Jewish Music Identity and the Crisis of Exile: Part 3 “DAS HOHELIED” AND “THE SONG OF SONGS: A CASE STUDY

This follows parts 1 and 2 in dealing with the crisis of Jewish identity by exile composers. In part 3, we take a case study of two composers as they set “The Song of Solomon”, known by one composer as “Song of Songs” and by the other as “Das Hohelied”.

The Third Year of exil.arte, and Second Year after its opening

With May 2019, exil.arte came into its third year, following its official public opening two years ago. I’ve already documented exil.arte with three previous article: The first was when we were given the… Continue reading

THE MUSIC OF INNER-RETURN: PART 2

There is another important element that illustrates “inner return”: it’s the concept of “return”, when composers prominent as pre-war modernists return to old-fashioned concepts such as symphonies, sonatas and string quartets. Of these… Continue reading

The Music of Inner Return: Part 1

Apologies are due for having neglected this blog for so many months.  There has been an inordinate amount of activity at the exil.arte Centre with acquisitions of several important estates, a symposium which… Continue reading

exil.arte: 2018 and what we’ve learned:

As the old year closes and a new one starts, I look back at the progress that our exil.arte Centre has made and find myself acknowledging that having come a long way, we… Continue reading

From Crossover Star to Survivalist – the unexpected transformation of Alma Rosé

The Shoah is by and large an area I try to avoid on this blog. For the purposes of the “Forbidden Music” blog, what was lost is more important than the manner of… Continue reading

“Vom Jüdischen Schicksal” – The Jewish Cultural League, or Der Kulturbund

(Richard Fuchs’ “Vom Jüdischen Schicksal”, written for the Kulturbund. World Premiere in Wellington New Zealand, 2014: Jenny Wollerman, Christian Thurston, Cantoris Choir, NZSM Orchestra, Donald Maurice – conductor) One of the most unsettling… Continue reading

Heinsheimer’s Hidden History

Since posting this article on Heinsheimer, Univeral Edition has now published his history of their publishing house since its founding in 1901 to the death of Emil Hertzka and Austria’s annexation in 1938.… Continue reading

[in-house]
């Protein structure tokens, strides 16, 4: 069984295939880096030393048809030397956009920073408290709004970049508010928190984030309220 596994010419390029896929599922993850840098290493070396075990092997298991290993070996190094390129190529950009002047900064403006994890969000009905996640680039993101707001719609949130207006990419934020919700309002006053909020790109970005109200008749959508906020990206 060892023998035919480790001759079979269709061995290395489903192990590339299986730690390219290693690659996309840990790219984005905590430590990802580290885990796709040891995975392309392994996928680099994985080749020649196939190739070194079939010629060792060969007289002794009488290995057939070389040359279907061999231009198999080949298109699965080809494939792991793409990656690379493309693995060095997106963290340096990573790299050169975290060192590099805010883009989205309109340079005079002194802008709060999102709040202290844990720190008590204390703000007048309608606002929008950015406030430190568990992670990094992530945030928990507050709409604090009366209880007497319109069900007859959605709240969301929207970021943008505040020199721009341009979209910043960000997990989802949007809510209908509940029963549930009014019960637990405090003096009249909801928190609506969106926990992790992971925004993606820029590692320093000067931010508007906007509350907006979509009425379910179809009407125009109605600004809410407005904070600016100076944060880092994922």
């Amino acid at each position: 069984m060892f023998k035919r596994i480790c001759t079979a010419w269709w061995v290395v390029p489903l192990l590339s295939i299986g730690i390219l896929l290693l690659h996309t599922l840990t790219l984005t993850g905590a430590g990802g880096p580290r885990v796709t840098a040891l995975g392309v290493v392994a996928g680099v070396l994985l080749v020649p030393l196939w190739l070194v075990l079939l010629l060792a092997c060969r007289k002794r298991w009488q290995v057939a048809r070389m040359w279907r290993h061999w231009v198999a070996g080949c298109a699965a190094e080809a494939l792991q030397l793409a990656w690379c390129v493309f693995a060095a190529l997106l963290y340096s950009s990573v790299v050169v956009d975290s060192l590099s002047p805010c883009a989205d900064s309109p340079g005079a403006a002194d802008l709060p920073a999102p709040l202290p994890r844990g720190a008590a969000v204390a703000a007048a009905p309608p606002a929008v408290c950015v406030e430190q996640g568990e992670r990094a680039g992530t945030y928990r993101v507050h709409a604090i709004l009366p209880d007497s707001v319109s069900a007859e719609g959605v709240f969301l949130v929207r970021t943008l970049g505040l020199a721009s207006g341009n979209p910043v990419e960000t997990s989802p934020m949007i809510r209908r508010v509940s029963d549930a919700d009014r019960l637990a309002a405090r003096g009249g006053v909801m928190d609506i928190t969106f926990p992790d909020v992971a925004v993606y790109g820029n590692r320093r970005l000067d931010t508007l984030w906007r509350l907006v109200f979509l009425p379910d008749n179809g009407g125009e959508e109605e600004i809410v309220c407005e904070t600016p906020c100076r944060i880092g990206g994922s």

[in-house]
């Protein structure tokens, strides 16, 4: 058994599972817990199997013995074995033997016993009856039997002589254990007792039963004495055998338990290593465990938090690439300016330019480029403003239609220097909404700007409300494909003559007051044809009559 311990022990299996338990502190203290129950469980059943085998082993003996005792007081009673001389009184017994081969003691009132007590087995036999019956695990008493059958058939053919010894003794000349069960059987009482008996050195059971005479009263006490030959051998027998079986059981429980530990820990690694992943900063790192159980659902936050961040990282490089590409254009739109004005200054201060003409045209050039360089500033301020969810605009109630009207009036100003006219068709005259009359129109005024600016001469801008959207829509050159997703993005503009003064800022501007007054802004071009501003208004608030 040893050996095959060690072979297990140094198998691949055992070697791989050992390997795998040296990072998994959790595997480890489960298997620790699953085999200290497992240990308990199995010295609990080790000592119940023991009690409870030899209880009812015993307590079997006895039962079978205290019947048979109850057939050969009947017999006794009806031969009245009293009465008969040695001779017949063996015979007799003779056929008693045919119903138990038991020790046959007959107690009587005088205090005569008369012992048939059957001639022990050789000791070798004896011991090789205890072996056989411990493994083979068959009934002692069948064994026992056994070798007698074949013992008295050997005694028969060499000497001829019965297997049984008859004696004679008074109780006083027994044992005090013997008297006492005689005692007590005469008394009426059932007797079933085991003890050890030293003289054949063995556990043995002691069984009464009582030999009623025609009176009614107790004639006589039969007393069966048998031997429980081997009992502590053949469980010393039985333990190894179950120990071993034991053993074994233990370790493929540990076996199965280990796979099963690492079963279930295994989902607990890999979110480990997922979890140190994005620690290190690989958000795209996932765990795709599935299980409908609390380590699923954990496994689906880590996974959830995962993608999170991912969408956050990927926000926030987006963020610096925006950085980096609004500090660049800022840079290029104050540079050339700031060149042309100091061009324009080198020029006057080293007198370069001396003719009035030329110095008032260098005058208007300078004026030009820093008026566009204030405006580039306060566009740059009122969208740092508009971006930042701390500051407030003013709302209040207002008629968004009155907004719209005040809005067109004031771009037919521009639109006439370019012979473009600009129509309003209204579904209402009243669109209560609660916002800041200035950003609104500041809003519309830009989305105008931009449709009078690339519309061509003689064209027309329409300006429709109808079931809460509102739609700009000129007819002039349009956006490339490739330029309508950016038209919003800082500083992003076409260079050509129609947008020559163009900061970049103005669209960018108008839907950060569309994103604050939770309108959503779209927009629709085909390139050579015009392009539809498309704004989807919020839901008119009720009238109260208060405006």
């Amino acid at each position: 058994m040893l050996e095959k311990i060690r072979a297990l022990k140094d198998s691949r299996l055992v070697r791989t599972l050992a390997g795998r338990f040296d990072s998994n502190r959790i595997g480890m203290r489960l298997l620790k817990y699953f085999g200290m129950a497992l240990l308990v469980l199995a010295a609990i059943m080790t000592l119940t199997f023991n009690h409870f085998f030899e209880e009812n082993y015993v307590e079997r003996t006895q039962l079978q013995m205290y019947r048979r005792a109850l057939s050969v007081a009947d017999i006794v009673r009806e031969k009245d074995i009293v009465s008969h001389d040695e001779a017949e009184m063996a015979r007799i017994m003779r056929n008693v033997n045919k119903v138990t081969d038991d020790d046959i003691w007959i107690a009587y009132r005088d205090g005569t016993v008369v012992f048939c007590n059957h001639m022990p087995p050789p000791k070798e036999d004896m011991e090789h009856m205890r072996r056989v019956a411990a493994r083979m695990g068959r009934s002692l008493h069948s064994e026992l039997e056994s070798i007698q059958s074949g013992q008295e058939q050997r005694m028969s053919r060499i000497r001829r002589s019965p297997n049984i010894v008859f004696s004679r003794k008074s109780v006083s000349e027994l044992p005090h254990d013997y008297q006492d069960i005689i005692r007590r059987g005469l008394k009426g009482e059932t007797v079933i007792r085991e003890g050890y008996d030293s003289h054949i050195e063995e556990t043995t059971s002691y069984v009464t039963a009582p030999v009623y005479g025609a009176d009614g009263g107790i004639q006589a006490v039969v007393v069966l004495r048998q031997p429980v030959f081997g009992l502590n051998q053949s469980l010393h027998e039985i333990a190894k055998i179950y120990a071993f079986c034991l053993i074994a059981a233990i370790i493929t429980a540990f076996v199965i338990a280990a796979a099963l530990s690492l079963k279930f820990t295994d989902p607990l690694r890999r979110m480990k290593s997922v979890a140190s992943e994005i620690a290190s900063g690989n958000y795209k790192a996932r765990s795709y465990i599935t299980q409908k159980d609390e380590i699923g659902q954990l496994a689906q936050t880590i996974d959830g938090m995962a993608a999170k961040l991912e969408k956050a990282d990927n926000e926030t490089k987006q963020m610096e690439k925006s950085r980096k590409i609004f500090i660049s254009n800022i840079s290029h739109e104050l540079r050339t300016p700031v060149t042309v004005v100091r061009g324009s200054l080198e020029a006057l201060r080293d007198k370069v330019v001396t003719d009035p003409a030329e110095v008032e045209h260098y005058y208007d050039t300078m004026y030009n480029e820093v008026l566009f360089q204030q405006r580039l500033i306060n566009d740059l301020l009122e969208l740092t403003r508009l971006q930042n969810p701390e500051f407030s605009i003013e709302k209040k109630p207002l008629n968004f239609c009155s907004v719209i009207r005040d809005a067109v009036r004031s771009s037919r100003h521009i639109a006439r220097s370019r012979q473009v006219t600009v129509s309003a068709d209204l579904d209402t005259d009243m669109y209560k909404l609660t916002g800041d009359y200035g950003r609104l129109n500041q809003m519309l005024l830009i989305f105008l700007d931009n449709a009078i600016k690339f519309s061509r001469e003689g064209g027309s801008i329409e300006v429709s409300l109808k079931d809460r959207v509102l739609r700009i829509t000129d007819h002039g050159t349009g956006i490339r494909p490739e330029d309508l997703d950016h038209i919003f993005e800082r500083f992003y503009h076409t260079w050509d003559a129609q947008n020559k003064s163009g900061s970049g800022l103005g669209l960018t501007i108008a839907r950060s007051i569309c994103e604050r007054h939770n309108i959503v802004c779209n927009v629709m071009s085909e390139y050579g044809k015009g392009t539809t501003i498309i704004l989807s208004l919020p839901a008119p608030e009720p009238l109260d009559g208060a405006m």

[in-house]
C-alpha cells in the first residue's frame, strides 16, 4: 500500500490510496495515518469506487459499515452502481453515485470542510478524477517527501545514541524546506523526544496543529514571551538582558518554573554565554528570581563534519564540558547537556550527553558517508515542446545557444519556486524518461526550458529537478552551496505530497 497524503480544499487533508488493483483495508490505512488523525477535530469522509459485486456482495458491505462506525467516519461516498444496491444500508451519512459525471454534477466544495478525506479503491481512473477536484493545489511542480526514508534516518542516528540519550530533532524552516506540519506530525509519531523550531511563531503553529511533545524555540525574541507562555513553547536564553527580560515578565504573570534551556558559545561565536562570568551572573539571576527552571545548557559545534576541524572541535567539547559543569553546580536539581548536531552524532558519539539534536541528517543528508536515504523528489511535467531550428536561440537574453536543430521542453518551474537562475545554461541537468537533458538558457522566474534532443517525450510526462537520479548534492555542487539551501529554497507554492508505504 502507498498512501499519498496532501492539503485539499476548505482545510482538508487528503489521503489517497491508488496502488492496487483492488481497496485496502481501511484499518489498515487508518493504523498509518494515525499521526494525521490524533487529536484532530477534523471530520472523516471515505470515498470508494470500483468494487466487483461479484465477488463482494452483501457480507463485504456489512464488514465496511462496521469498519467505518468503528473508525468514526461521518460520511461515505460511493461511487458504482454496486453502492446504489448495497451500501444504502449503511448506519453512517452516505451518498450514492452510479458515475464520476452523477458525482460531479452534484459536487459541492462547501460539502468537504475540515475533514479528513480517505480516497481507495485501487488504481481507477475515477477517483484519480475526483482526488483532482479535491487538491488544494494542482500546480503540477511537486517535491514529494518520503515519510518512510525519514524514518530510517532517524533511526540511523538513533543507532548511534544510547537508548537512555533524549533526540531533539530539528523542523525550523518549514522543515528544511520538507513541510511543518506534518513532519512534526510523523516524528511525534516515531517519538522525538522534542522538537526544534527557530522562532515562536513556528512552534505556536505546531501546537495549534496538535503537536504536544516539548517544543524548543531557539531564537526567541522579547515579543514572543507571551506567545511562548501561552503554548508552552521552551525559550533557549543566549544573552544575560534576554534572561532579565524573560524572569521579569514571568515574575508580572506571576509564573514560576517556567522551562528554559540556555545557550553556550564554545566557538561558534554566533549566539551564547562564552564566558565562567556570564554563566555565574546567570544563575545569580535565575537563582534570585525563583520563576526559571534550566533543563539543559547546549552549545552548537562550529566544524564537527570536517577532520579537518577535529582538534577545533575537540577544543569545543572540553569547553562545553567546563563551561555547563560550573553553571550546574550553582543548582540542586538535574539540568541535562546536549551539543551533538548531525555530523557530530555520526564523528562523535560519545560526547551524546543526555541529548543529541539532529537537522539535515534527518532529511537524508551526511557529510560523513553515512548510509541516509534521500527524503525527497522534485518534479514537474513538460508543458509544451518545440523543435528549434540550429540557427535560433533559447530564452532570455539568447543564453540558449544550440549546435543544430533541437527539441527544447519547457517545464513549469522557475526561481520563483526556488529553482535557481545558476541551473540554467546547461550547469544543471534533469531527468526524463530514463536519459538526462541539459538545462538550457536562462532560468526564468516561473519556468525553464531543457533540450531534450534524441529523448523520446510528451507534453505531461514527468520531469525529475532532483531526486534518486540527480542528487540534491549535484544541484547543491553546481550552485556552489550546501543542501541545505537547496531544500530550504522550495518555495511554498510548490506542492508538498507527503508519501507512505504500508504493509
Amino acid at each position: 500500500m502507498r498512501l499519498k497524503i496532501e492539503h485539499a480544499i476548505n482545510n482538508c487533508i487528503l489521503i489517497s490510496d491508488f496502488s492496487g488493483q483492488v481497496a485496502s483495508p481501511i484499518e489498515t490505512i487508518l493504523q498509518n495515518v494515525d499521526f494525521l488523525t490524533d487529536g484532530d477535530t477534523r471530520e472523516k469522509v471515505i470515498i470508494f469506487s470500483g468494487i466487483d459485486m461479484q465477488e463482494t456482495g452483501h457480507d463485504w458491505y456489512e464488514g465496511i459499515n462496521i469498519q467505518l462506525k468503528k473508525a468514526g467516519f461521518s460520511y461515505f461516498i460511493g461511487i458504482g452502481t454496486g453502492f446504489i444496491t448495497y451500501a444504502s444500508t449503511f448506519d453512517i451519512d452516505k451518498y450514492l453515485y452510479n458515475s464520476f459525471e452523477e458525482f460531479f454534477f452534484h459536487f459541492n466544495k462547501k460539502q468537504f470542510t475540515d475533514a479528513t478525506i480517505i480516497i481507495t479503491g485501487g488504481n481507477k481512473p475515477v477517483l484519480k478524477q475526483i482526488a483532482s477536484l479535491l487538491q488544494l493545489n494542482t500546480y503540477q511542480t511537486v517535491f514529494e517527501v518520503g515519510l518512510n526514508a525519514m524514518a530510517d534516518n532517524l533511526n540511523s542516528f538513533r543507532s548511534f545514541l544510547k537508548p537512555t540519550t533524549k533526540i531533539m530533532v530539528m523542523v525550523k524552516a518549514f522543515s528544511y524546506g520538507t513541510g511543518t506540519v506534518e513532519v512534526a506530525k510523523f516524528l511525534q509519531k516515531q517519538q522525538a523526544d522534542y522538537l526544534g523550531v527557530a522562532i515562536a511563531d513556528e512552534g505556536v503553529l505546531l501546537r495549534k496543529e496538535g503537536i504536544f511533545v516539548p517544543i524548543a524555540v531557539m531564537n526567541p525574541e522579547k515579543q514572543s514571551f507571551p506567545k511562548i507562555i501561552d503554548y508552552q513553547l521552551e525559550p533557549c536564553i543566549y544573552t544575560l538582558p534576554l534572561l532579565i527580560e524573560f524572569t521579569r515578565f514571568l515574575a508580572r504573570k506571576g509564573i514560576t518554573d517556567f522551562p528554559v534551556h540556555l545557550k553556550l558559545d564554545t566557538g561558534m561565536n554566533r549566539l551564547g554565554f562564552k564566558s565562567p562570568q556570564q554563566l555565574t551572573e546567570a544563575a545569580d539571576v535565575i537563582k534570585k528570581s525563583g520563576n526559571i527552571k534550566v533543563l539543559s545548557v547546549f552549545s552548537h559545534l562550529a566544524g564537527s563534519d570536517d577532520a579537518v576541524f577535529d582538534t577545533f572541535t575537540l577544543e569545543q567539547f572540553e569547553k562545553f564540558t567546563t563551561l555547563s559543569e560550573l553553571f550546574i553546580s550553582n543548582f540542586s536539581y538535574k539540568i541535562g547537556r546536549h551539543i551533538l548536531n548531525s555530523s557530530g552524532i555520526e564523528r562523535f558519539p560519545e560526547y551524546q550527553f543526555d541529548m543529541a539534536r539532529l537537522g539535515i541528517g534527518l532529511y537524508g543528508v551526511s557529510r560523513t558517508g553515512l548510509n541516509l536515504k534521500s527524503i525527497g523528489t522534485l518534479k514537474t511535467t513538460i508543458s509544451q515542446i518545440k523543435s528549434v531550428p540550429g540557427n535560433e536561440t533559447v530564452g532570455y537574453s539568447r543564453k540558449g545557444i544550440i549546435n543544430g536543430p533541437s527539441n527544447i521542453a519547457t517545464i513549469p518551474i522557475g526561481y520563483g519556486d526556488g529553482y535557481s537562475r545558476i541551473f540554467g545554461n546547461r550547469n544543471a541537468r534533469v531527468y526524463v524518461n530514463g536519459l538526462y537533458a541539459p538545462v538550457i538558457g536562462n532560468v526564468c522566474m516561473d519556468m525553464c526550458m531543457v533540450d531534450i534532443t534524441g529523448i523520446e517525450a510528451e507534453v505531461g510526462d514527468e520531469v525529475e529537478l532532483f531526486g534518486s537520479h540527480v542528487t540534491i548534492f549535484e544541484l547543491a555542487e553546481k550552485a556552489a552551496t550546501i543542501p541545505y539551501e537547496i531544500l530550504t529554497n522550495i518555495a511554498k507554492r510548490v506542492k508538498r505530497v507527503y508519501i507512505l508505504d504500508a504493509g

The False Myths and True Genius of Erich Wolfgang Korngold

1897 was an eventful year for music in Vienna: Johannes Brahms died and Gustav Mahler took over the Imperial Opera; the anti-Semitic Karl Lueger was elected mayor; the Eleven-year-old Ernst Toch decided to… Continue reading

The Ominous Hans Winterberg Puzzle

Except we now know that Winterberg’s part in this story wasn’t true. The truth is actually far more revealing of the Germany immediately after the war, and incredibly, of Germany today: Hans Winterberg was initially hijacked by a community of post-war refugees, who claimed him as one of their own. More recently, he was commandeered by contemporary German musicology. Both groups set great store in Winterberg being a victimised German Czech composer.

Eric(h) Zeisl (1905-1959): The One Who (Nearly) Got Away

My article on Eric Zeisl from 2014 updated with its formerly corrupted audio files replaced.

Jewish Music Identity and the Crisis of Exile: Part 2

In an article in the Los Angeles Times from October 2 1938,Rabbi Jacob Sonderling describes his meeting with Ernst Toch, Boris Morros, the actor Leopold Jessner and the story behind Toch’s setting of the Haggadah in his Cantata of the Bitter Herbs op. 65. Before this, however, Sonderling relates his desire to renew the music of the liturgy in a story that resonates with the idea of the prodigal son:

Jewish Musical Identity and the Crisis of Exile: Part 1

How and in what manner did secular composers thrown out of Europe after 1933 for being Jewish express Jewish identity in music?

On July 31. 2020, The Composer Walter Arlen Turns 100

The composer, former music critic and teacher, Walter Arlen is 100 years old and like any centenarian, he has many stories to tell. Unlike many centenarians, he has lived through more than a… Continue reading

Review of Eva Rieger’s Biography of Frida Leider

A review of Eva Rieger’s excellent biography of the Wagnerian soprano Frida Leider

Musicology and the Music Business – a Personal Journey

By allowing research to re-create the biotope of past creativity, we can increase understanding and appreciation of unfamiliar repertoire among artists and audiences.

HANS GÁL, HIS SACRED DUCK AND BEYOND

Since posting this article six years ago, the discovery of Hans Gál has carried on at such a pace, that an update is required, demanding a broader focus than his opera Die heilige… Continue reading

Musings on 2020

Politics and the arts – what might it mean for the next decade?

The Centenary of the Salzburg Festival

This is a paper I was invited to give in Brussles earlier this month as part of a conference organised by “Forum Voix Etouffées” The destruction of Habsburg Austria would result in an… Continue reading